WITH the nights closing in and autumn in full swing, this county has already seen the disruption that bad weather can bring.

The recent heavy rainfall has brought flooding to a number of areas, while the highways department has been criticised for either not clearing routes quickly enough, or for causing disruption as they do so.

In either case, it seems undeniable that the weather has become more unpredictable and more extreme in recent times – with flooding becoming a recurrent and problematic issue.

For the county’s small businesses, flooding causes direct damage along with disruption to staff and customers, supply chains, utilities and transport.

The financial cost is considerable. So too is the emotional cost. Stress, anxiety and uncertainty can undermine business leaders’ ability to run their affairs effectively and efficiently. It also affects consumer behaviour – with some taking their trade elsewhere to avoid any real or perceived inconveniences and threats caused by flooding. It is therefore vitally important that infrastructure is built to withstand current weather patterns and those that we can anticipate in the future.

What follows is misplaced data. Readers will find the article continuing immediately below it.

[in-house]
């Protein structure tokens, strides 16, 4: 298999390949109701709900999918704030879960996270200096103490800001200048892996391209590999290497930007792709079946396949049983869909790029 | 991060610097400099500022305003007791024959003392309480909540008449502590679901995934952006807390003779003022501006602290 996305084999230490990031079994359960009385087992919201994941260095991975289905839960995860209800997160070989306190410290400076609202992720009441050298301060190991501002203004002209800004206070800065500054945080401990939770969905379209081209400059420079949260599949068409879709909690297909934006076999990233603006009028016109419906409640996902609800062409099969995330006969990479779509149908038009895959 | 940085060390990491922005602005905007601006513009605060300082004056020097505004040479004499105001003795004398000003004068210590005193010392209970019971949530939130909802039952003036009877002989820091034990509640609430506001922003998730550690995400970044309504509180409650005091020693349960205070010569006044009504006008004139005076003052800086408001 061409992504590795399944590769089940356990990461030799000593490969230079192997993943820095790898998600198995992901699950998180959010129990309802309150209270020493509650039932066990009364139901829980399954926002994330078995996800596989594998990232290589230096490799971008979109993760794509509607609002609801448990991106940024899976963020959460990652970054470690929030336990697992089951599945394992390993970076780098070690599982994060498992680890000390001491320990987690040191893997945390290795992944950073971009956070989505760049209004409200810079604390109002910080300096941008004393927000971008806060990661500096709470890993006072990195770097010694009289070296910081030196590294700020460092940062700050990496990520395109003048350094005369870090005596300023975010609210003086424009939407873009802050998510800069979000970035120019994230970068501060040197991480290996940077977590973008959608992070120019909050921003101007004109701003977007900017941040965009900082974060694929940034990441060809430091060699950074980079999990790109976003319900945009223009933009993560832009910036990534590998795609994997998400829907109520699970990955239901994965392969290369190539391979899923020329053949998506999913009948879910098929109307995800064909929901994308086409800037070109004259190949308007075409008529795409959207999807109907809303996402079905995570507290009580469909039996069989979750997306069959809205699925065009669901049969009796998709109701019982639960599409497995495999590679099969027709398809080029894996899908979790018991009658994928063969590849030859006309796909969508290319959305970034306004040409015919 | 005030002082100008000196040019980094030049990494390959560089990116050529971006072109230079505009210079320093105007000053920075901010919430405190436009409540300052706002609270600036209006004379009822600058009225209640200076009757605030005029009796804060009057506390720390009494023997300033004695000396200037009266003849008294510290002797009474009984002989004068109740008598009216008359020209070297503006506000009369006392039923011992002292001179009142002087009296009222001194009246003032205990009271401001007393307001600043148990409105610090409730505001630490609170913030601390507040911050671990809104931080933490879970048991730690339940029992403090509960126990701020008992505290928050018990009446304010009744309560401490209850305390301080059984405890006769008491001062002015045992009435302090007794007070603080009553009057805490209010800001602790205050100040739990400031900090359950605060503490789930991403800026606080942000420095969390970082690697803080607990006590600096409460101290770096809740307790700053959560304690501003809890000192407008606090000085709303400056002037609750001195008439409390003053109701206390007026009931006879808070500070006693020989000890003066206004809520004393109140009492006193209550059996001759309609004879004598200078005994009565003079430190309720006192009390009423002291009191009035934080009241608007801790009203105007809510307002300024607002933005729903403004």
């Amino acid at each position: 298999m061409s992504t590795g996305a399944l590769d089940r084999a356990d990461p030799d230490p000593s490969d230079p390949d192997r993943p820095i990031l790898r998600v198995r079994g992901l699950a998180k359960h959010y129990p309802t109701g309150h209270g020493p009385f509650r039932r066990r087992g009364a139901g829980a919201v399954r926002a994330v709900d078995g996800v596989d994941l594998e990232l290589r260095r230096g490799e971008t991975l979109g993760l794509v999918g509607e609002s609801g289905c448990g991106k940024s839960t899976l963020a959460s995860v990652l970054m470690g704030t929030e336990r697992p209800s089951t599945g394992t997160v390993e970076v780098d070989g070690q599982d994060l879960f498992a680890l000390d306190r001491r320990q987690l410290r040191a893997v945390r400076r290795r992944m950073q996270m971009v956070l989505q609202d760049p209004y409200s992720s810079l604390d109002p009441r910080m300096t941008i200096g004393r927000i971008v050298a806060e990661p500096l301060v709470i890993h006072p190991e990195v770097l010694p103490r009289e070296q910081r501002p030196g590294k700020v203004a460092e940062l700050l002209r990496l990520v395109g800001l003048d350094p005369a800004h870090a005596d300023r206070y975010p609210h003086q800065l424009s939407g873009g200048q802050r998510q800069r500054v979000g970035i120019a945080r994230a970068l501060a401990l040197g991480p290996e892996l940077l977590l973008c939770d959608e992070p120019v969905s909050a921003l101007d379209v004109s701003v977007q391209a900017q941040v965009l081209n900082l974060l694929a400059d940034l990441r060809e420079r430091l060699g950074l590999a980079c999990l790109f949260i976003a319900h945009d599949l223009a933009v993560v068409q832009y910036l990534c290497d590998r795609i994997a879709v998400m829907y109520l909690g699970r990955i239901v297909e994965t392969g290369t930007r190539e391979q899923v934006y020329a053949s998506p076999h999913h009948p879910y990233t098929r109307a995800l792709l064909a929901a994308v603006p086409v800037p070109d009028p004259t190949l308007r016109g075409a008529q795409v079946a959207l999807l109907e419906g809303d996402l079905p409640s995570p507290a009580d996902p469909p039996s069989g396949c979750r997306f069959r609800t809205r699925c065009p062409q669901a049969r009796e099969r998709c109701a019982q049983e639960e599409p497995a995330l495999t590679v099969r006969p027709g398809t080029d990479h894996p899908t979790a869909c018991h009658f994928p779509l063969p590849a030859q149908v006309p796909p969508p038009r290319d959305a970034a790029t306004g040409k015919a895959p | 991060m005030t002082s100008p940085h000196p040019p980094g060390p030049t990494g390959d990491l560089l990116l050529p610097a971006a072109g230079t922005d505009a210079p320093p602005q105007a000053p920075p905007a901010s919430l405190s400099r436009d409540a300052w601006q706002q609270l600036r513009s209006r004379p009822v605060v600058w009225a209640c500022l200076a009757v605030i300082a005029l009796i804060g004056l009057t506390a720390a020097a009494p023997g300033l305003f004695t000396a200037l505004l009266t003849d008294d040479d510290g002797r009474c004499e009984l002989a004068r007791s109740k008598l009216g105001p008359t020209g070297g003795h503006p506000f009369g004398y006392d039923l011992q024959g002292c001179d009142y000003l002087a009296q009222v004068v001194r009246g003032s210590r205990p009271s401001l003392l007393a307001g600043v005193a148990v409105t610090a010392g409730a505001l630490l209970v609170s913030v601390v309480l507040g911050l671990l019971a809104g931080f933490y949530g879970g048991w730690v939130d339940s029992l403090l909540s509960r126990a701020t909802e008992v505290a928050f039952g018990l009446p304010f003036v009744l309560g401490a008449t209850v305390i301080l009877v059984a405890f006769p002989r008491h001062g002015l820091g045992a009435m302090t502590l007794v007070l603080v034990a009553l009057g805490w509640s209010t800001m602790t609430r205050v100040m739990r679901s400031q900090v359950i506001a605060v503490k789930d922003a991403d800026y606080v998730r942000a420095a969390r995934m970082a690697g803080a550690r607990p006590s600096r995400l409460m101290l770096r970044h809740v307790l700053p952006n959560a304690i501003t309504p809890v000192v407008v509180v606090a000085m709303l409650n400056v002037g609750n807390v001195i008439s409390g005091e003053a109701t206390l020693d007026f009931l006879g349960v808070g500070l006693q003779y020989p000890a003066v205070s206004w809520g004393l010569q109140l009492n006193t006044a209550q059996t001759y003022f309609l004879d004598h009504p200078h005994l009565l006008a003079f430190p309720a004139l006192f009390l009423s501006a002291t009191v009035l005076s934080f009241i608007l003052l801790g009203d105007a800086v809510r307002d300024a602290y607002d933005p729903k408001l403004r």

That is why, in recent years, the FSB has worked with government and played a key role in the development of flood resilience measures. Progress is being made, but more needs to be done.

The risk will never be zero, so small businesses need to be empowered to improve their own resilience through a combination of trusted property-level protection and adequate insurance. Yet our own research suggests up to 75,000 smaller businesses at risk of flooding could currently struggle to find affordable flood insurance.

After successive years of flash floods and associated disruption, it’s become clear that our usually picturesque riverside villages, towns and cities, need protection. Protection in terms of enhanced infrastructure and enhanced insurance cover.